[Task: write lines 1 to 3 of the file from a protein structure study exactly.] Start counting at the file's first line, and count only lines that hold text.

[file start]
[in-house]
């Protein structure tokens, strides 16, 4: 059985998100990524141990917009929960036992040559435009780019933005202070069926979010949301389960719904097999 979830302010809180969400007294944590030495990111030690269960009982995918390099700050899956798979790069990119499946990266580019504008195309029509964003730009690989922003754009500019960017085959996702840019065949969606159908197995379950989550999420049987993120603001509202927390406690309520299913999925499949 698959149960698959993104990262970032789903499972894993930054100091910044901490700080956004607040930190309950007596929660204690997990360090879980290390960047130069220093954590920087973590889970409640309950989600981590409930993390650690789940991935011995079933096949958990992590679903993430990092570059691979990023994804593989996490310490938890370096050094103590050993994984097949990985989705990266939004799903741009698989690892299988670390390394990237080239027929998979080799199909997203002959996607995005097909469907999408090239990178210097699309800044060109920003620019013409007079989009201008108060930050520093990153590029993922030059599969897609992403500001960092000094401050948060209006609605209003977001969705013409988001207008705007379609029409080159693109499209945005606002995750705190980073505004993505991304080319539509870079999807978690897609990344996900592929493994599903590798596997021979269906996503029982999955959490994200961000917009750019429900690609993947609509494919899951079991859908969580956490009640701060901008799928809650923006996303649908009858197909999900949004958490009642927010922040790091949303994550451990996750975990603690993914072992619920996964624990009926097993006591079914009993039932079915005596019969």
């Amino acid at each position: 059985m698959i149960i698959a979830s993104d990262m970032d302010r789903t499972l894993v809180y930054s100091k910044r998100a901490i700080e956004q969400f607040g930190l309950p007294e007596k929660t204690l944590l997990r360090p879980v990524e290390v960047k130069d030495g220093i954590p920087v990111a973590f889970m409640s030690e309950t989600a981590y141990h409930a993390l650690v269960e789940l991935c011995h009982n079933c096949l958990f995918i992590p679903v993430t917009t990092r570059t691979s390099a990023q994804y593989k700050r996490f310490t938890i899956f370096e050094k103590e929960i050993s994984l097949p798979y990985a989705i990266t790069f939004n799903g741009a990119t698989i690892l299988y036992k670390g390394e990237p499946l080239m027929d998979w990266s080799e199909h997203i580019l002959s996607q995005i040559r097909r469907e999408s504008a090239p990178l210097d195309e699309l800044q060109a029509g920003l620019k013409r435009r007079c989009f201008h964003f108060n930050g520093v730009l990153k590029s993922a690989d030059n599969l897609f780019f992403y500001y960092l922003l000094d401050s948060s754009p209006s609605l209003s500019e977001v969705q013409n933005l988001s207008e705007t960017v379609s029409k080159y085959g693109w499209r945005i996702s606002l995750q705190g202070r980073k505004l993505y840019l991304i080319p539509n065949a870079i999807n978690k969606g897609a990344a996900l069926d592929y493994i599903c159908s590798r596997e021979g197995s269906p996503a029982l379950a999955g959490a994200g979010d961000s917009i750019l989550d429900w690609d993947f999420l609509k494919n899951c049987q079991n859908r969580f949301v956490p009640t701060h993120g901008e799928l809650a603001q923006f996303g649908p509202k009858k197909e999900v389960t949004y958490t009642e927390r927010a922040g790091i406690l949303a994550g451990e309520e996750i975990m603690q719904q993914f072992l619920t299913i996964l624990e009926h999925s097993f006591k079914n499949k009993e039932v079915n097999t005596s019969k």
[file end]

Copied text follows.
[in-house]
């Protein structure tokens, strides 16, 4: 059985998100990524141990917009929960036992040559435009780019933005202070069926979010949301389960719904097999 979830302010809180969400007294944590030495990111030690269960009982995918390099700050899956798979790069990119499946990266580019504008195309029509964003730009690989922003754009500019960017085959996702840019065949969606159908197995379950989550999420049987993120603001509202927390406690309520299913999925499949 698959149960698959993104990262970032789903499972894993930054100091910044901490700080956004607040930190309950007596929660204690997990360090879980290390960047130069220093954590920087973590889970409640309950989600981590409930993390650690789940991935011995079933096949958990992590679903993430990092570059691979990023994804593989996490310490938890370096050094103590050993994984097949990985989705990266939004799903741009698989690892299988670390390394990237080239027929998979080799199909997203002959996607995005097909469907999408090239990178210097699309800044060109920003620019013409007079989009201008108060930050520093990153590029993922030059599969897609992403500001960092000094401050948060209006609605209003977001969705013409988001207008705007379609029409080159693109499209945005606002995750705190980073505004993505991304080319539509870079999807978690897609990344996900592929493994599903590798596997021979269906996503029982999955959490994200961000917009750019429900690609993947609509494919899951079991859908969580956490009640701060901008799928809650923006996303649908009858197909999900949004958490009642927010922040790091949303994550451990996750975990603690993914072992619920996964624990009926097993006591079914009993039932079915005596019969």
């Amino acid at each position: 059985m698959i149960i698959a979830s993104d990262m970032d302010r789903t499972l894993v809180y930054s100091k910044r998100a901490i700080e956004q969400f607040g930190l309950p007294e007596k929660t204690l944590l997990r360090p879980v990524e290390v960047k130069d030495g220093i954590p920087v990111a973590f889970m409640s030690e309950t989600a981590y141990h409930a993390l650690v269960e789940l991935c011995h009982n079933c096949l958990f995918i992590p679903v993430t917009t990092r570059t691979s390099a990023q994804y593989k700050r996490f310490t938890i899956f370096e050094k103590e929960i050993s994984l097949p798979y990985a989705i990266t790069f939004n799903g741009a990119t698989i690892l299988y036992k670390g390394e990237p499946l080239m027929d998979w990266s080799e199909h997203i580019l002959s996607q995005i040559r097909r469907e999408s504008a090239p990178l210097d195309e699309l800044q060109a029509g920003l620019k013409r435009r007079c989009f201008h964003f108060n930050g520093v730009l990153k590029s993922a690989d030059n599969l897609f780019f992403y500001y960092l922003l000094d401050s948060s754009p209006s609605l209003s500019e977001v969705q013409n933005l988001s207008e705007t960017v379609s029409k080159y085959g693109w499209r945005i996702s606002l995750q705190g202070r980073k505004l993505y840019l991304i080319p539509n065949a870079i999807n978690k969606g897609a990344a996900l069926d592929y493994i599903c159908s590798r596997e021979g197995s269906p996503a029982l379950a999955g959490a994200g979010d961000s917009i750019l989550d429900w690609d993947f999420l609509k494919n899951c049987q079991n859908r969580f949301v956490p009640t701060h993120g901008e799928l809650a603001q923006f996303g649908p509202k009858k197909e999900v389960t949004y958490t009642e927390r927010a922040g790091i406690l949303a994550g451990e309520e996750i975990m603690q719904q993914f072992l619920t299913i996964l624990e009926h999925s097993f006591k079914n499949k009993e039932v079915n097999t005596s019969k």